Celebrating the Life and Martyrdom of ‘Blessed Takayama of Manila’ on 406th Anniversary

Manila Auxiliary Bishop Broderick Pabillo, Apostolic Administrator of Archdiocese of Manila, celebrating Takayama Memorial Mass on Feb. 3, 2021. (Photo: Iñigo Maravilla)

►HOMILY OF THE MOST REV. BRODERICK PABILLO, D.D. APOSTOLIC ADMINISTRATOR – ARCHDIOCESE OF MANILA ON FEAST DAY AND 406TH DEATH ANNIVERSARY OF BLESSED JUSTO UKON TAKAYAMA, FEB. 3, 2021, SANTISIMO ROSARIO PARISH, UNIVERSITY OF SANTO TOMAS, MANILA

►There are some aspects of our readings that apply very clearly to our Blessed Justo Takayama Ukon.

In our Gospel, Jesus went to his native place, Nazareth. And the people of Nazareth recognized that he was extraordinary, where did her get all this? They recognized his wisdom. They recognized his mighty deeds – the cures that he did all over the place. And yet they took offense at him. They were not able to accept him. In fact their familiarity with him – they knew his family, they knew his relatives – prevented them from seeing him as sent by the Lord. Really what the prophet said, “that the prophet is not accepted in his own household, in his own family, in his own place” – was true of Jesus. And also true of our Takayama Ukon.

He was not accepted by his own people. By his own leaders. This is why he was exiled. He was too high in society to be executed. So, they just sent him into exile. They could not keep him in his place. He was an irritant for them, because of his faith, because of his attitude. They recognized that he was different. That he was special. And they could not accept him. So, although our Blessed (Takayama Ukon) has not literally shed his blood, yet he was considered as a martyr. Because his suffering and his death was caused by the rejection of the people. Rejection not only of him, but rejection of the faith that he carries, and the faith that tries to live to the full.

Also in our First Reading, although the writer of the letters said to the Christians – to the Jewish Christians – who were being persecuted. That your struggle has not led to the shedding of blood. But remember, that many of the Christians at that time has already shed their blood because of the faith. So, the writer told the Jewish Christians to hang on and to see their own tribulations as discipline of the Lord. And the Lord disciplines them because they are his children. Because He loves them.

And He compares the discipline and the trials that we receive to the discipline that parents give to their children. And they do so, because they want them to be better. They want them to grow up well, so He disciplines them. And this also how we should look at the trials that we are undergoing – it’s a sign of God’s love. It’s not absence of the care of God. It’s a sign of God’s love. And that might have been the attitude of Blessed Takayama Ukon at the disciplines, at the trials that he had to undergo in his society. Because of his commitment to the faith. And he was faithful as the letter to the Hebrews were telling the Christians to be faithful in spite of these trials. And because of these trials, Blessed Justo was faithful up to the end. He was not resentful. He accepted the faith. That’s why the Spanish and the Filipinos when they received him here, they were surprised at his peace of mind, at his calmness, in spite of what happened to him that he being exiled here. So, the letter to the Jewish Christians, “strengthen your drooping hands and your weak knees so that they may be healed and not dislocated.” And at another point, the letter told the Jewish Christians – “strive for peace with everyone, and for that holiness without which no one will see the Lord.”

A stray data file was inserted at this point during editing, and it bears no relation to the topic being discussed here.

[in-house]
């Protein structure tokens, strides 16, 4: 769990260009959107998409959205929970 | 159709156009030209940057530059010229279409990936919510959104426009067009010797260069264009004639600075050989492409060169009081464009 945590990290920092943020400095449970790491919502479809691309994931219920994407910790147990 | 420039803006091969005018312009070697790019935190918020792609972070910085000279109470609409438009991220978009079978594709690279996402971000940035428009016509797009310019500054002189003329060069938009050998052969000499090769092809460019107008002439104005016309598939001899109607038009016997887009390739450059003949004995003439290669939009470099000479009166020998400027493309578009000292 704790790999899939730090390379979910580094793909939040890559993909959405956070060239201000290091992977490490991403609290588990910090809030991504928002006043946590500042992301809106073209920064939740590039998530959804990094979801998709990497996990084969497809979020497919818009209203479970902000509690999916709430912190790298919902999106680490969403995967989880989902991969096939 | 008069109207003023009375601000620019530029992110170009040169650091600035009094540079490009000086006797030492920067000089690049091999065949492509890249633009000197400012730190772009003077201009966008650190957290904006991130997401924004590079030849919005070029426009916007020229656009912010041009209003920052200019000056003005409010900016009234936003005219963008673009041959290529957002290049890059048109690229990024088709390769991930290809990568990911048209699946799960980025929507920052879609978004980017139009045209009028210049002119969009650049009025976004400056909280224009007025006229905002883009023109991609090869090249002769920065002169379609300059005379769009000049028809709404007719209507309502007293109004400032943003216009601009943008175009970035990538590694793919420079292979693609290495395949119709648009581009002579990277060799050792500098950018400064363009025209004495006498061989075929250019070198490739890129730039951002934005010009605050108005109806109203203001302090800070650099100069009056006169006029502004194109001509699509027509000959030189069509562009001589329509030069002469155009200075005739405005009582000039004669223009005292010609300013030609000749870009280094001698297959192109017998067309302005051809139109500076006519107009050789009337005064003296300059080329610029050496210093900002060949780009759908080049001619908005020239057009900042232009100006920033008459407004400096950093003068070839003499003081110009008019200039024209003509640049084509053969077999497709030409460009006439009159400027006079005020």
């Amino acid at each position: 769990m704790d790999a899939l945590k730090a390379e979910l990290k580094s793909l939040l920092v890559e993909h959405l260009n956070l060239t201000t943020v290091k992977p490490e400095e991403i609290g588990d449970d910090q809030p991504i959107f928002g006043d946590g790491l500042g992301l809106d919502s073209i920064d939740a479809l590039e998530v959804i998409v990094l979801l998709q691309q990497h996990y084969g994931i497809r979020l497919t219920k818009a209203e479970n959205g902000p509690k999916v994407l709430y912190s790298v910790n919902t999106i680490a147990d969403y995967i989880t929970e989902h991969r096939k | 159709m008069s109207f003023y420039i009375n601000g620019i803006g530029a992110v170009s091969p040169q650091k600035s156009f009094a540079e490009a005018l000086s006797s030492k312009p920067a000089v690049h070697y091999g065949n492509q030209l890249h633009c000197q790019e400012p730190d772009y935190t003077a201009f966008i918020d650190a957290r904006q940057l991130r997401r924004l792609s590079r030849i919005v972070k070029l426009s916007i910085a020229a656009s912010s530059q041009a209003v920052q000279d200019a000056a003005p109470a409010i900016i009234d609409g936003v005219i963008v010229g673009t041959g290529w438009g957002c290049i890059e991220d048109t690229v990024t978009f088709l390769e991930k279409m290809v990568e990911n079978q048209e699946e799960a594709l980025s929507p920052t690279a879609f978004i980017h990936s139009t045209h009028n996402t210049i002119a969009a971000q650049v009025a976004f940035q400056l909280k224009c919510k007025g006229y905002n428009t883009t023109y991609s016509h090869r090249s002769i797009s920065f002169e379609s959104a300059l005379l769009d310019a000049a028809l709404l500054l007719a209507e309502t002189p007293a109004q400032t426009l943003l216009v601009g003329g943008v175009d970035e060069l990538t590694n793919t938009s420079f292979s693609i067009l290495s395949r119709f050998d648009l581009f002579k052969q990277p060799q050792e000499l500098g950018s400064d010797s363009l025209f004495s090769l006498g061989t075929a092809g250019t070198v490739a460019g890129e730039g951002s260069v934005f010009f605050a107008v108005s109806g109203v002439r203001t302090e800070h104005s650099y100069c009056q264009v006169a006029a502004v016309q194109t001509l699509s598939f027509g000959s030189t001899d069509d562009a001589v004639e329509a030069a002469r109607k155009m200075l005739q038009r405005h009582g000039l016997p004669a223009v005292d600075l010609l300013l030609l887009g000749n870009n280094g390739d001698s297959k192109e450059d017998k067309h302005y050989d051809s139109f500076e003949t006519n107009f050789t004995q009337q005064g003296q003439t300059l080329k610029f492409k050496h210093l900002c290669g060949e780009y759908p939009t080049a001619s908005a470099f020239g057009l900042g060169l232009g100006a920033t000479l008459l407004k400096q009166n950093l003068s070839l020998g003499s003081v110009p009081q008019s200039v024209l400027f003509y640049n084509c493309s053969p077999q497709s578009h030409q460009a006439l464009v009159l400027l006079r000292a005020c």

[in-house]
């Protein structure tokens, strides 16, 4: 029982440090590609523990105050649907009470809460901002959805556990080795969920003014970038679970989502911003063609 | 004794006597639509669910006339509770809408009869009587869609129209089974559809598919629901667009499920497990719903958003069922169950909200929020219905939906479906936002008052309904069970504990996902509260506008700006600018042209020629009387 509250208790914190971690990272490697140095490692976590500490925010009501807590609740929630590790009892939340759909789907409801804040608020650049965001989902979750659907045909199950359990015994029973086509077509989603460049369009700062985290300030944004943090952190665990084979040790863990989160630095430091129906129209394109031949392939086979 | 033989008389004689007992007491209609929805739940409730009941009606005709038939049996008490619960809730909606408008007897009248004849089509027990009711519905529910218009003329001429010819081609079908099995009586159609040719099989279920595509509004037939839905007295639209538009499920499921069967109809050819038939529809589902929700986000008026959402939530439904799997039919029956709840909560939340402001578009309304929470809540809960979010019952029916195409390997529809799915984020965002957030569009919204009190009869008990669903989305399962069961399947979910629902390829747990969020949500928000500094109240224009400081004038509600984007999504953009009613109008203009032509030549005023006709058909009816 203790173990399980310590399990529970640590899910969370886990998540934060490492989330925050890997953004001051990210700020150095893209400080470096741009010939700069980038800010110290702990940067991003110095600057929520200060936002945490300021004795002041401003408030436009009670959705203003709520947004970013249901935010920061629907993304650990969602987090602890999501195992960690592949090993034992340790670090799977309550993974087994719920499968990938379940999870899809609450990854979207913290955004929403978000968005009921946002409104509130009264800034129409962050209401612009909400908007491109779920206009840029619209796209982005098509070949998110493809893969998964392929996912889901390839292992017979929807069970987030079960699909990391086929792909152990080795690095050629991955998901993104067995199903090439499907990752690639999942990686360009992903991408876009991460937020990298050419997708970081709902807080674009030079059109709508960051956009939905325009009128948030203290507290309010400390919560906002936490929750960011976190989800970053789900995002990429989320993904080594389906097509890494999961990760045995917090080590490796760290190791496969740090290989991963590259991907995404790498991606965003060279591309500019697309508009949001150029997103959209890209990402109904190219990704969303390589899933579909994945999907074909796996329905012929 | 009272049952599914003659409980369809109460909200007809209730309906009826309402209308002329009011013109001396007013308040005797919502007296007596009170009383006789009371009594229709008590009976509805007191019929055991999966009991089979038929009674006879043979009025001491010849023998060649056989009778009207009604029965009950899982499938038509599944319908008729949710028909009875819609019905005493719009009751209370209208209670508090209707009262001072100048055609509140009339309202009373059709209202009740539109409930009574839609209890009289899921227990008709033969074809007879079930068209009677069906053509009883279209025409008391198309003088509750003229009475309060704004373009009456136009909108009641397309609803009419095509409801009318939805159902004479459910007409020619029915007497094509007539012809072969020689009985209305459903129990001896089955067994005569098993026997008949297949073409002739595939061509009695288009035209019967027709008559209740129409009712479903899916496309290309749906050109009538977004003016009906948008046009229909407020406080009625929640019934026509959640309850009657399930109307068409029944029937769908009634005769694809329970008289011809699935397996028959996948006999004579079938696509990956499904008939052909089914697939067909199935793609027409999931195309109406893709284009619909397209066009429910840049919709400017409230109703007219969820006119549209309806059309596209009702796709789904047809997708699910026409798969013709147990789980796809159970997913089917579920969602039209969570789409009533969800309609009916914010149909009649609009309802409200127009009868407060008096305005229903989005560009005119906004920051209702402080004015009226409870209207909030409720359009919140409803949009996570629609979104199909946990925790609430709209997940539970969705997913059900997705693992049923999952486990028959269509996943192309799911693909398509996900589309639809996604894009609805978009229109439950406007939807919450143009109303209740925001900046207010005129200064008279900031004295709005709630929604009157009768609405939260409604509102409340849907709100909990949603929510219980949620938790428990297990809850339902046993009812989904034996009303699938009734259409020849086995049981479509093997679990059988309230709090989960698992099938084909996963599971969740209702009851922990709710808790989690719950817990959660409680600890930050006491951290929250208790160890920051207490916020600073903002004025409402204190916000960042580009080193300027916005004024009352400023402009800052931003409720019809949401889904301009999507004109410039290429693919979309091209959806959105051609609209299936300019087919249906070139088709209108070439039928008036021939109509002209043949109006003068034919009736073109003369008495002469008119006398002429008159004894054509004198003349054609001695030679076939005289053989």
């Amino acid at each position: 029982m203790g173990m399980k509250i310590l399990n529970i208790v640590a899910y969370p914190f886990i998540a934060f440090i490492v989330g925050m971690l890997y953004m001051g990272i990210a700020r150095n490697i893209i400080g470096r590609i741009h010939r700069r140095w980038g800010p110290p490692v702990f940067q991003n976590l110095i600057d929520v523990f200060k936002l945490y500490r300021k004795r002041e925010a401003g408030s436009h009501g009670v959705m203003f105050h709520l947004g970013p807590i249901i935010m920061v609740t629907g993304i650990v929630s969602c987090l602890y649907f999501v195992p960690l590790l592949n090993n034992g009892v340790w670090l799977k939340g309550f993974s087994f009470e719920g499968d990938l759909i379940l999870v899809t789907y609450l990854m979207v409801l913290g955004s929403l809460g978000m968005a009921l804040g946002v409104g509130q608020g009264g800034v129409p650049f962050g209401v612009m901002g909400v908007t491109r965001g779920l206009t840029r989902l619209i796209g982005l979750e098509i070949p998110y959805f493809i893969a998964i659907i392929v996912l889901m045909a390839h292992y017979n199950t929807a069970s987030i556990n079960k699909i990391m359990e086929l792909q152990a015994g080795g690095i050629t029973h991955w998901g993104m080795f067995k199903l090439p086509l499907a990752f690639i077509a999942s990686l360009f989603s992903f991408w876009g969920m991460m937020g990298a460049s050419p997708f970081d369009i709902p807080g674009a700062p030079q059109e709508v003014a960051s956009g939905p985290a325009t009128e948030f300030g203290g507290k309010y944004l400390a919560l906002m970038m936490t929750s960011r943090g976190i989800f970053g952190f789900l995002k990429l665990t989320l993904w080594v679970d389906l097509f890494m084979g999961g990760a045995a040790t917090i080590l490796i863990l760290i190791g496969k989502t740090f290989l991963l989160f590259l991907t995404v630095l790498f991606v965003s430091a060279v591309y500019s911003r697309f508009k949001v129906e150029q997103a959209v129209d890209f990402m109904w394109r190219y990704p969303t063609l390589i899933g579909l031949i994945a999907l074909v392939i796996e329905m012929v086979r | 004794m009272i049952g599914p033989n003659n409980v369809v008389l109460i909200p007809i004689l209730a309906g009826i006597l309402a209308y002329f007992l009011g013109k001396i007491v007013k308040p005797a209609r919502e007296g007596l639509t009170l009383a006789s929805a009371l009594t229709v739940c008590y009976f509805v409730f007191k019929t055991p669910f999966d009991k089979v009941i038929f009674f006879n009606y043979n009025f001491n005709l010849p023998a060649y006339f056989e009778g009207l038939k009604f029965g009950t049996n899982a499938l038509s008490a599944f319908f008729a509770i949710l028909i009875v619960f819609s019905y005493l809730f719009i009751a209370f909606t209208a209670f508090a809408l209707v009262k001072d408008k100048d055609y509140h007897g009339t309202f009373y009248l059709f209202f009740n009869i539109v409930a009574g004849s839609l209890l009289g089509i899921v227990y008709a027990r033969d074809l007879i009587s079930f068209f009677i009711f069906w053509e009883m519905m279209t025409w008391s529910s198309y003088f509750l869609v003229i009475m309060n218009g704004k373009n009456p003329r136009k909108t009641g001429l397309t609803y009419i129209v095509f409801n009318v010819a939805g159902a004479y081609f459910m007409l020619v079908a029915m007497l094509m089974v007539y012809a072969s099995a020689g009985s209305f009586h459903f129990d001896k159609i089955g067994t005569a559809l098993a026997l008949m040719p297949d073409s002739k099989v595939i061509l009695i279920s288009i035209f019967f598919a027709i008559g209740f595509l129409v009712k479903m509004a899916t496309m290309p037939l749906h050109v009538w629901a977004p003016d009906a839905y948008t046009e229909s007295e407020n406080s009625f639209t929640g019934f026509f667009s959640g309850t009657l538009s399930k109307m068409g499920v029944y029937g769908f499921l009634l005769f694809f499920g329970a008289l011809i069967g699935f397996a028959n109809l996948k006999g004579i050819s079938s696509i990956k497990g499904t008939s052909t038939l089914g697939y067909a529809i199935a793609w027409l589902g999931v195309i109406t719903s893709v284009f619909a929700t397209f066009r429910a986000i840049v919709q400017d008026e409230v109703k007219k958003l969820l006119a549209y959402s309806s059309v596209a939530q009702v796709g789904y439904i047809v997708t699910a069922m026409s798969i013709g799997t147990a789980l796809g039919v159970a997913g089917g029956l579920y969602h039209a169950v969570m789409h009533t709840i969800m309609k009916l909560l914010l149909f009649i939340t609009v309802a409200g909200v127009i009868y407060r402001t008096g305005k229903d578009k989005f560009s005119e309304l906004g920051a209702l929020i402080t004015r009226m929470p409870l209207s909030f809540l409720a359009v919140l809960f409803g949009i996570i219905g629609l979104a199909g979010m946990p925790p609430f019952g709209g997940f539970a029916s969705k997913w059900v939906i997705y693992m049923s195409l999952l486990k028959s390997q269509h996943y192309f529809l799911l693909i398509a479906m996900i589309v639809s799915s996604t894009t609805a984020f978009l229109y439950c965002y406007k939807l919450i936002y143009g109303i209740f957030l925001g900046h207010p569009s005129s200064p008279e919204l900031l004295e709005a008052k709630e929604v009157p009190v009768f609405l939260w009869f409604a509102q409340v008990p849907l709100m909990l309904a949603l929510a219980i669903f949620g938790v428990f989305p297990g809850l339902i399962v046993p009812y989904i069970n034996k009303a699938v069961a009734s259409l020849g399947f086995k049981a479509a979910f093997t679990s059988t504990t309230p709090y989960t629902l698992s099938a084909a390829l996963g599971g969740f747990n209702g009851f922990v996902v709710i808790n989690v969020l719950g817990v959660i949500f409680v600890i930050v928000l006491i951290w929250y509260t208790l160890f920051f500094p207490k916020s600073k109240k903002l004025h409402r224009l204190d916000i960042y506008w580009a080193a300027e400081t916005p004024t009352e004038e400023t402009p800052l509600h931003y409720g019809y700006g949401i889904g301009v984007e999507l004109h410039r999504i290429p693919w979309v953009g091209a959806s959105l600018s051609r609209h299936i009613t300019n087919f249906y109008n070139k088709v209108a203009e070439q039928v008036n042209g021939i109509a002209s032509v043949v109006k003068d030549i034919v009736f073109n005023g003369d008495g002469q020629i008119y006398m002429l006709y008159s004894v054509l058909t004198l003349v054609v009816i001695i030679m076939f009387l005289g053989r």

Celebrated under pandemic restrictions, the Memorial Mass for Blessed Takayana was officiated by Manila Bishop Broderick Pabillo at the UST Chapel. (Photo: Raul Roque)

How true this is also of Blessed Justo, in spite if the persecution that he suffered, he tried to make peace. He made a lot of concessions, even his own dignity, even his own possessions, just to have peace. And in all this, he really tried to be holy. So, it is no wonder that he is now elevated to the altar, because of his effort to be holy. Holiness that he was able to achieve because of his fidelity to Christ. And it was that fidelity was somehow put to the test for decades – several decades – four decades of his holiness in spite of the trials that he was undergoing. So it is but right, that we remember him today, his feast day, and we ask for his help that we too may have that kind of fidelity in front of difficulties. And during this pandemic, we all are experiencing difficulties. In fact, many of us would want to be here in order to celebrate this Mass, but we would just be contented with the online reception of the Holy Mass. And that’s already a kind of a frustration that we feel. And there are still so many activities, and good activities that we could not do because of the limitations that this Corona virus is giving to us. Let us offer this to the Lord. And this can be also a way for our own sanctification.

May the example of our saint strengthen us. May his prayers also help us, that we may follow in that striving towards holiness — without which we cannot see the Lord.#

Transcribed by Raul Roque
Auxiliary, Missionary Disciples for the New Evangelization

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